12
(f) Mr. Kozaki is a brother of President Kozaki, the head of Doshisha College. The former was coming home from America after 7 year's stay. He took special pains to tell everybody and on every occasion that he had graduated in Harvard University. He told Mr. Shina that an enlightened man in America doesn't believe in the miracles of Jesus, that he didn't believe in the existence of spirit or soul independently of matter. Yet this man is going to be the teacher of philosophy in the school built on Christian foundation I was disgusted to hear this Harvard philosopher say to an unbeliever that he would have to curry favor with missionaries in order to get and keep a good position.
13
(g) Mr. Noguchi is a native of Saikio. He amused everybody by telling how much he feared ghosts and spirits. He said that he didn't belong to any sect of Buddhism because each sect claimed to be true to the exclusion of others.
14
4. From the 3rd class Japanese I learned that in San Francisco there are over 20 Japanese houses of ill-fame, 30 Chinese and numerous American. In Portland, Oreg. at least 7or 8 Japanese girls are yearly kidnapped by Chinese, etc. etc. etc.
15
5. One morning the Harvard Philosopher had a little dispute with the barber of the s.s. "Didn't you throw that paper?" asked Kozaki. "I say I didn't, you d-u bloody liar! Get into your room! Get there!" shouted the barber. "I-I-I am a-a s-s-mall man―'' stammered out the philosopher. "I know you are small," replied the hairdresser in a modified tone, "but if you don't get into your room quick, I'll make you large. Get into your room!" The philosopher meekly obeyed. I remember these words with vivid recollection because they contrasted so painfully with the constant boast the philosopher indulged in about the Japanese being superior to the Chinese. The misery is that Japanese and Chinese get maltreated by Amercians and Europeans and then go and do likewise to the wretched and slavish Coreans.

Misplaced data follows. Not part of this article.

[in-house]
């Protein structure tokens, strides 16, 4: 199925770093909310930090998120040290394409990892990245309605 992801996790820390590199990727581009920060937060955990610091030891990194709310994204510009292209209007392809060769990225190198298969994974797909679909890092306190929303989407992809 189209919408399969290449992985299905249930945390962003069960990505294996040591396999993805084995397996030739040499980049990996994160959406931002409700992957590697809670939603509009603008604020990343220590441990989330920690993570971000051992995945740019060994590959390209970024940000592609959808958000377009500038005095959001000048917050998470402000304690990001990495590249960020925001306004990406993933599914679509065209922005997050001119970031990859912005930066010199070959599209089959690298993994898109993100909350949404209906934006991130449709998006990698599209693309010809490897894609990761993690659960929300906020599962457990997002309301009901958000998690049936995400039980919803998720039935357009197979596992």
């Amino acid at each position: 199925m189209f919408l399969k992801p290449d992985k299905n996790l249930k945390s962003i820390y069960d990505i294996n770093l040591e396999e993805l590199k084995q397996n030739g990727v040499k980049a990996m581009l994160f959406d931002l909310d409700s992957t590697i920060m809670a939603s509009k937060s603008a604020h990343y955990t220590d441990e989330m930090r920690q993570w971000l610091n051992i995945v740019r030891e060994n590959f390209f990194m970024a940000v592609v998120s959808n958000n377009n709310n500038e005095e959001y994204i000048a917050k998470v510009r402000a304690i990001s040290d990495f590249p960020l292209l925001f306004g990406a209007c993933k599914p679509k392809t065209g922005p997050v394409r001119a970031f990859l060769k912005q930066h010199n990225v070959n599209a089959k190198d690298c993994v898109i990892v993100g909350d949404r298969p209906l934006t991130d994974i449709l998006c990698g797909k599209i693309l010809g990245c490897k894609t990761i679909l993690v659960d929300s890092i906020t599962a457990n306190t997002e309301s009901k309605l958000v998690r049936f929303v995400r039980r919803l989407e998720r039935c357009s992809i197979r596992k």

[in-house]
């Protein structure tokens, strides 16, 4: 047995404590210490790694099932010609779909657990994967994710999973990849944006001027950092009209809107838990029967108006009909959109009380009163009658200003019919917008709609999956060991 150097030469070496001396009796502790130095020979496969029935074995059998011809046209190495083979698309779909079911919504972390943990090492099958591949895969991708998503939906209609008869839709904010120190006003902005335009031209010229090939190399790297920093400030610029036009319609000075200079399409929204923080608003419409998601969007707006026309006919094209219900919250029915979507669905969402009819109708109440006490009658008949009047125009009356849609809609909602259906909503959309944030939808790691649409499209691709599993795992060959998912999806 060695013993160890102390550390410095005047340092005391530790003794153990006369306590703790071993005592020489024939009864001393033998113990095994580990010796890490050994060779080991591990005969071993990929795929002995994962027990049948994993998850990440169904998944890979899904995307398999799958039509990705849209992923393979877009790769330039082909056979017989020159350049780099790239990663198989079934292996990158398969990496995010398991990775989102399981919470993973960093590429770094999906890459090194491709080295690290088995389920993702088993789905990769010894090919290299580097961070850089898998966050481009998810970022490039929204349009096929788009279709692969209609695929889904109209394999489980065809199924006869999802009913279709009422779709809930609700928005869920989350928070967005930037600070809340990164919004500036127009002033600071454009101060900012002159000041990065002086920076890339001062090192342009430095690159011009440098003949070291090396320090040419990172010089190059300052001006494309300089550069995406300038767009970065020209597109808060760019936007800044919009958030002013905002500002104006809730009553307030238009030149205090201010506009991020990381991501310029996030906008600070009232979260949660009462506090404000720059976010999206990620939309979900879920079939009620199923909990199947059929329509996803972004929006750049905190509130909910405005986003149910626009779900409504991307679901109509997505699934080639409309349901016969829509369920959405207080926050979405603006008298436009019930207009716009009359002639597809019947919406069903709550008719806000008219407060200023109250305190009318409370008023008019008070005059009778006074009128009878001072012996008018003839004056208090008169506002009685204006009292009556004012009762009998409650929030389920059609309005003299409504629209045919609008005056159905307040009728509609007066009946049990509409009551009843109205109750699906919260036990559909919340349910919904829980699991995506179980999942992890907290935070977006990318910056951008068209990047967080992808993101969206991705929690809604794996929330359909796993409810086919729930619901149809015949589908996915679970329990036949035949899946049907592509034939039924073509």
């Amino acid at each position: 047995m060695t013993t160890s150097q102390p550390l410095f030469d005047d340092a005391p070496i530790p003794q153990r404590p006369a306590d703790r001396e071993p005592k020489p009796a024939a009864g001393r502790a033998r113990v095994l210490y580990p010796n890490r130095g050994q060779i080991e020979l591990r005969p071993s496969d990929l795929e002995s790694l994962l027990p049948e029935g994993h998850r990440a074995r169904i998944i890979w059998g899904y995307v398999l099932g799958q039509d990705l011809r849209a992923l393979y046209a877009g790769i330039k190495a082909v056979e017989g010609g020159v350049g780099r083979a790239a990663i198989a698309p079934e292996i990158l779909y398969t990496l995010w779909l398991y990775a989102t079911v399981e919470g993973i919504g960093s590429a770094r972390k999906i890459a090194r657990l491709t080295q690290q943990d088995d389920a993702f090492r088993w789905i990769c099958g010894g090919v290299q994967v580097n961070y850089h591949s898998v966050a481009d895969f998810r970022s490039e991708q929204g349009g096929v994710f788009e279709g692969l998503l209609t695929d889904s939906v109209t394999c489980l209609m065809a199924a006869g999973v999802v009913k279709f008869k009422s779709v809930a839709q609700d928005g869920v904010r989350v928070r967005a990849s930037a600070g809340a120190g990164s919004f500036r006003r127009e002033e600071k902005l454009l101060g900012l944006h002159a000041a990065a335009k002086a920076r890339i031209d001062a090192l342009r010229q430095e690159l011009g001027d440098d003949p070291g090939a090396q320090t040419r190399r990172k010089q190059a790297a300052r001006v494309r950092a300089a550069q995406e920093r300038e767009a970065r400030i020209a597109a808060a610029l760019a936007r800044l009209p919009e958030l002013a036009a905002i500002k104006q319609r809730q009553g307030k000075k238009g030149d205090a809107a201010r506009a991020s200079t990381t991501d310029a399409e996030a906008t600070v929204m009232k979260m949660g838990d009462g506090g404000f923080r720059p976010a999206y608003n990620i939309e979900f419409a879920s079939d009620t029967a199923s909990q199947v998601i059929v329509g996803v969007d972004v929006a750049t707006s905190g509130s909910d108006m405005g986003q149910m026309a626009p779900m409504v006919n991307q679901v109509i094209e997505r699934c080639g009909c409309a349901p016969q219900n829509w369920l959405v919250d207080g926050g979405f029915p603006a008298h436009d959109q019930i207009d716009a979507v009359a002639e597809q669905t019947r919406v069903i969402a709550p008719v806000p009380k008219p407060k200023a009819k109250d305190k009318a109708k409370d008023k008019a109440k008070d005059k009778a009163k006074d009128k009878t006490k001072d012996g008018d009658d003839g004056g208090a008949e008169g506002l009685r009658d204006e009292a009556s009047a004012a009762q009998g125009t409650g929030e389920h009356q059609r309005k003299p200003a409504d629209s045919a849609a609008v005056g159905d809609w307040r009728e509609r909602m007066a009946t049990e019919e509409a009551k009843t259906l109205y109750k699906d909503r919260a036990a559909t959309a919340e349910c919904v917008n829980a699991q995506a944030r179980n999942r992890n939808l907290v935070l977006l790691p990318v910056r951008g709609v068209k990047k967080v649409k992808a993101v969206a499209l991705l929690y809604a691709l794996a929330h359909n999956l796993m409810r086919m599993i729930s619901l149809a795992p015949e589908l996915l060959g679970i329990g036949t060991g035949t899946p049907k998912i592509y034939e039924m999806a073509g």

16
The sight of the islands, boats and other Japanese scenes awoke in me a bewildering variety of emotions. Five years have passed since I last beheld them on my way to America. The varied experience of American life―its friends, places and associations tender and dear to my heart―passed before my mental eyes like a panorama of the scenes of some strange country seen in a dream. I felt inexpressibly sad too, when I thought of the friends whom I may never see again.
17
At 5 p.m. the steamer dropped its anchor in the Yokohama Bay. The native boats which crowded around the steamer seemed like Lilliputians around Gulliver. Yet how picturesque the whole scene! I felt as if I had come to an entirely new world. But my familiarity with the language and the customs of the people made me feel at home. Went on shore to Wata Hiko Ya 和田彦屋 as soon as I put my things in order.
18
Japan is perhaps the most delightful country in the world at least to me. The politeness of the people, their cleanliness, their obliging disposition, their hospitality, their high mindedness, their pretty women, their clean streets crowded on both sides with little shops full of nice things surprisingly cheap, their bath-houses where one may use as much hot and cold water as he pleases―all this and other innumerable agreeable little ways and things just made me intoxicated with perfect delight.